All Gambling Sponsorship Deals of Spanish Football Clubs to Be Terminated by May 2021

Back in February 2020, the Ministry of Consumer Affairs in Spain rolled out a new Royal Decree aimed at regulation on licensed gambling operators’ advertising campaigns and sponsorship deals in the Spanish Football League. The authorities took almost immediate actions to make things happen quickly and at the end of October 2020, all teams from La Liga plus Spanish football clubs who play in the second and third division have been notified they will be given a one-season transition period to cut all links with gambling businesses.

This basically means that the football clubs in question are required to make sure they removed all associations with gambling companies by May 2021, including gambling branding on their sports kits. Furthermore, the already existing gambling sponsorship agreements will not be allowed to expire, unlike in the case involving tobacco advertising.

The last decade has seen a massive increase in the popularity of sports betting throughout Europe, especially considering the fact that online sports betting provides customers with the chance to easily place their bets on a mobile device whenever they want to regardless of their location. For example, mobile gambling on Spanish football matches alone generated a turnover of more than €1.4 million in the second fiscal quarter of 2017.

Rising gambling addiction rates, on the other hand, are found particularly concerning by some anti-gambling campaigners. Almost 1 million Spanish citizens describe themselves as active online gamblers, and the sports betting market not only in Spain but also overseas is really huge.

Gambling Sponsorship Deals Are Widely Present in Professional Football in Europe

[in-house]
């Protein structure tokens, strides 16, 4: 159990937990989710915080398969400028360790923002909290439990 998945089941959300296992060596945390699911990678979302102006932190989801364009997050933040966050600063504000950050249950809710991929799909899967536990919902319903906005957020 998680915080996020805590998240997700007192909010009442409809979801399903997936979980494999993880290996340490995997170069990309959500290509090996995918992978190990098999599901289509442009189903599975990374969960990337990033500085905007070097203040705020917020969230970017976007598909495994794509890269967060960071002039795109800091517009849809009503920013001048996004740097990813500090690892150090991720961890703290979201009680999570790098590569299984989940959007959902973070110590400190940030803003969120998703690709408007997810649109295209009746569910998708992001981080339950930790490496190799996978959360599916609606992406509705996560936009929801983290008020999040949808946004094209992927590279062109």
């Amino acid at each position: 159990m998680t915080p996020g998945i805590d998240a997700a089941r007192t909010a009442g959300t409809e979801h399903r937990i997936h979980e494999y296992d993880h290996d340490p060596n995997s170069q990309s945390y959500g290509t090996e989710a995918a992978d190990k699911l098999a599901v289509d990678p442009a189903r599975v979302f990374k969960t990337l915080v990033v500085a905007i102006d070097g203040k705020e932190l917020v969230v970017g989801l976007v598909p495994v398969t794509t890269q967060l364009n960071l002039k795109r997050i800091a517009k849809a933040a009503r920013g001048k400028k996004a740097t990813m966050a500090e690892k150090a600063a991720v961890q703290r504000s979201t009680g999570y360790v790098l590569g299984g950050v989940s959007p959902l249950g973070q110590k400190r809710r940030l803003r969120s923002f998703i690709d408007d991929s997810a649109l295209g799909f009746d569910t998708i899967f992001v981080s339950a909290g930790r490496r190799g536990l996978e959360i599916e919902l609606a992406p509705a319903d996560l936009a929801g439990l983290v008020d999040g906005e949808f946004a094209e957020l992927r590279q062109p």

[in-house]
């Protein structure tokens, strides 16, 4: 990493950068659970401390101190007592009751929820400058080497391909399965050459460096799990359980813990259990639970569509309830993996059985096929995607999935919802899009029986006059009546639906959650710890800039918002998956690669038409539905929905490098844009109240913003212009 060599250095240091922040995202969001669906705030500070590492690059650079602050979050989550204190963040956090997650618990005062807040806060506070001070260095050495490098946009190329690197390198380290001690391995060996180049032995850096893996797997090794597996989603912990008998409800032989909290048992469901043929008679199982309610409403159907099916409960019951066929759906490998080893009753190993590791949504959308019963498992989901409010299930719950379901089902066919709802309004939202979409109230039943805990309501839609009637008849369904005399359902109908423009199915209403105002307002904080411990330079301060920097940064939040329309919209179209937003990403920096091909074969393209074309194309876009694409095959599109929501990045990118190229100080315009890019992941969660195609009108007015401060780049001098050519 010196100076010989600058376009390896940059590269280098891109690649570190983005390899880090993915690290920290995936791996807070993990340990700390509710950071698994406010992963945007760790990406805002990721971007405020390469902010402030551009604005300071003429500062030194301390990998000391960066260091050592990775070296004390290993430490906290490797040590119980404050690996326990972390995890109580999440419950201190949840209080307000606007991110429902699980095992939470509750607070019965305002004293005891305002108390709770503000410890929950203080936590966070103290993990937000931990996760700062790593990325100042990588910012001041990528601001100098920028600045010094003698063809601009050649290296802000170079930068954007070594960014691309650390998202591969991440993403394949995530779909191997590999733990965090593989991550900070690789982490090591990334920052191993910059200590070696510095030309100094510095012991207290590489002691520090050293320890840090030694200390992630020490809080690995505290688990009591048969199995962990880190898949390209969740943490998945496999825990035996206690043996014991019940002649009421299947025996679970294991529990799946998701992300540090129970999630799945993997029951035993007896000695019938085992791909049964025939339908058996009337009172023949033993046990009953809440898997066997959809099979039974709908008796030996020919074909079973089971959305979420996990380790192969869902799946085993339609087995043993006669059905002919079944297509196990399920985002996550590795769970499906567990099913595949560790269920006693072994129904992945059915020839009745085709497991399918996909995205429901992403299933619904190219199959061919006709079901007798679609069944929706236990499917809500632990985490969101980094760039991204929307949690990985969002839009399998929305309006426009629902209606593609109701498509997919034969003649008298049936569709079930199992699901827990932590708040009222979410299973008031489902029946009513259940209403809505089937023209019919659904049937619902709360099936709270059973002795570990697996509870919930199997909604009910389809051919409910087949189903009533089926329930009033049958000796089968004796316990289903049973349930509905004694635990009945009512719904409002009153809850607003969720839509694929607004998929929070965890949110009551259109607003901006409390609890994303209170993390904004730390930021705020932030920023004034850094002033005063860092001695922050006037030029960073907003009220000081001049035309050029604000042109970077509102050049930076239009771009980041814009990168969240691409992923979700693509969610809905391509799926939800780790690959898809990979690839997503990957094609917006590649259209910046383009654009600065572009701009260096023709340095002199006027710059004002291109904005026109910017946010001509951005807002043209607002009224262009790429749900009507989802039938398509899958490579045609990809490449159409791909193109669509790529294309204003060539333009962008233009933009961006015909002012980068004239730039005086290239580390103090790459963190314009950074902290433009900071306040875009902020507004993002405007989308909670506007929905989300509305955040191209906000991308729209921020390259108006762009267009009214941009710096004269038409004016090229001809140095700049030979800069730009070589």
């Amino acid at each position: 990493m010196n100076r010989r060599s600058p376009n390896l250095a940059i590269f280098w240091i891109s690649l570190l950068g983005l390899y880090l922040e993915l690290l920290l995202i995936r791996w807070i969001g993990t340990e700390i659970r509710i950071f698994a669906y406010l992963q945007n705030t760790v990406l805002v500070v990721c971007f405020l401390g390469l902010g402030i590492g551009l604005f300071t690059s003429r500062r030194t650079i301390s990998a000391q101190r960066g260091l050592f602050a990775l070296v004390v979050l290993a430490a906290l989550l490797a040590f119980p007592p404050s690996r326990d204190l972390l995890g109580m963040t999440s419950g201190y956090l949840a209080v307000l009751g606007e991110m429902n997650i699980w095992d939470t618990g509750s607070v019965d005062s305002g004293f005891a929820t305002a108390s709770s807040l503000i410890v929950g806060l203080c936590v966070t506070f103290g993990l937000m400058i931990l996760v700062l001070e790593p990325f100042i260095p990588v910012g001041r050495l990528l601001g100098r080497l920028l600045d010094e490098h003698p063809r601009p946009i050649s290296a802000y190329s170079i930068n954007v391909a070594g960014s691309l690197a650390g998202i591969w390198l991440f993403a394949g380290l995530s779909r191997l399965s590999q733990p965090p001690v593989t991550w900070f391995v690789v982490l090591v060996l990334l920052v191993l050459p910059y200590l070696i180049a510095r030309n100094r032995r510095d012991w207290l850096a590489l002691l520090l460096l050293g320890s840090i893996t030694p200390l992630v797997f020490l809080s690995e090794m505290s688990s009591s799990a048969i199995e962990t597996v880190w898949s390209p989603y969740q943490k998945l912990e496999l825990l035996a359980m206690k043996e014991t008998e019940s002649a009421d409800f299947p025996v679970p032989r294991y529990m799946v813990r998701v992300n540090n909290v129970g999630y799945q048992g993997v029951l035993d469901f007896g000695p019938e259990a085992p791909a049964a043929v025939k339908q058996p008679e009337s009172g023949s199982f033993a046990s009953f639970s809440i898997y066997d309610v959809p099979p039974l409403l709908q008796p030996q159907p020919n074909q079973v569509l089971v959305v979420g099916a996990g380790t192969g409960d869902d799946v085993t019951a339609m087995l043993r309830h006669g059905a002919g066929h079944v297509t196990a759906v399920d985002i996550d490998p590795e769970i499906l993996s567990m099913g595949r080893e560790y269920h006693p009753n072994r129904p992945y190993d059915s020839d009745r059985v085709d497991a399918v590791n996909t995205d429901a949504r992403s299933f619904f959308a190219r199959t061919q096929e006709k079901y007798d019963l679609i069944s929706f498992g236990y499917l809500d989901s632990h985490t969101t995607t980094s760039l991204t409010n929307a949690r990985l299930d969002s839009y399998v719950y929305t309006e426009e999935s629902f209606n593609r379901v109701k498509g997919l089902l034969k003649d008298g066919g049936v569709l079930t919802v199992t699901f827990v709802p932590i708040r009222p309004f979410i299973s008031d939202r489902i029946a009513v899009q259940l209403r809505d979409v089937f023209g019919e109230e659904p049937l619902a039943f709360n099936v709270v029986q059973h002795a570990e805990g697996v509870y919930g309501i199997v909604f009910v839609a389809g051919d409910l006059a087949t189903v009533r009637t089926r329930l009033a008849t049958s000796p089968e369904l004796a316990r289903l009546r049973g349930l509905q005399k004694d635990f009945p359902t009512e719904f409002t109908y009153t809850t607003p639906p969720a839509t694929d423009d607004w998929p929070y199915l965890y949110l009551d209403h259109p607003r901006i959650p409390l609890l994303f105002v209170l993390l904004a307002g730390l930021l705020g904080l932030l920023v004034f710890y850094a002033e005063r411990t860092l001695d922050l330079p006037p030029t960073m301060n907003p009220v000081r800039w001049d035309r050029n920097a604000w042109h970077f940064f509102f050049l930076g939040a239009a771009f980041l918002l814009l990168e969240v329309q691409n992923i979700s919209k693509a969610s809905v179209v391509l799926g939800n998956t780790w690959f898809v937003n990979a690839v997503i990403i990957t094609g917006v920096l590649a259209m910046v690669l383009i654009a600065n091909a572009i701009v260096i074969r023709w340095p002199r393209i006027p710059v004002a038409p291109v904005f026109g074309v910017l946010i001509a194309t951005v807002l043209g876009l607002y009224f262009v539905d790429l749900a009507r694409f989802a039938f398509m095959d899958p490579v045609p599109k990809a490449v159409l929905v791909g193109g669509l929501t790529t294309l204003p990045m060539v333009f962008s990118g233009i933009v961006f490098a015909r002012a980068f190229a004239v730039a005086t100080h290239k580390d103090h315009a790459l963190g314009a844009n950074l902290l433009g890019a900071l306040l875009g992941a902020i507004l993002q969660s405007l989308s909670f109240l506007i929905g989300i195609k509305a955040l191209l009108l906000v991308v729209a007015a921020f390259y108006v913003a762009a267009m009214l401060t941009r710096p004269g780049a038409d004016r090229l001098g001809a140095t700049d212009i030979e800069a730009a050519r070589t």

According to reports, more than €600 million are generated through sponsorship every year, while TV channels generate a return of investment of approximately €1.5 million annually. Around 40% of the ads seen during La Liga matches are actually associated with betting companies, which potentially makes viewers exposed to adverts before the game, at half time, and also after the game, not to mention the presence of gambling operators’ logos and branding on sports kits.

Campaigners have said that the exposure to continued advertising may lure some football fans into betting and to direct others to alternate gambling websites. For the time being, 75% of La Liga clubs have a betting operator as a sponsor, which makes their fans’ exposure to gambling advertising even bigger.

The amount of money associated with gambling sponsorship deals is massive not only in Spain but across Europe, too, including some large football competitions such as the English Premier League (EPL) and the Bundesliga. However, countries’ authorities have been enhancing their control on sponsorship agreements inked between football clubs and gambling companies, with the deals being already suspended in Italy, while in other countries, such as Spain, Germany and the UK, measures are being unveiled after a strong wave of criticism.

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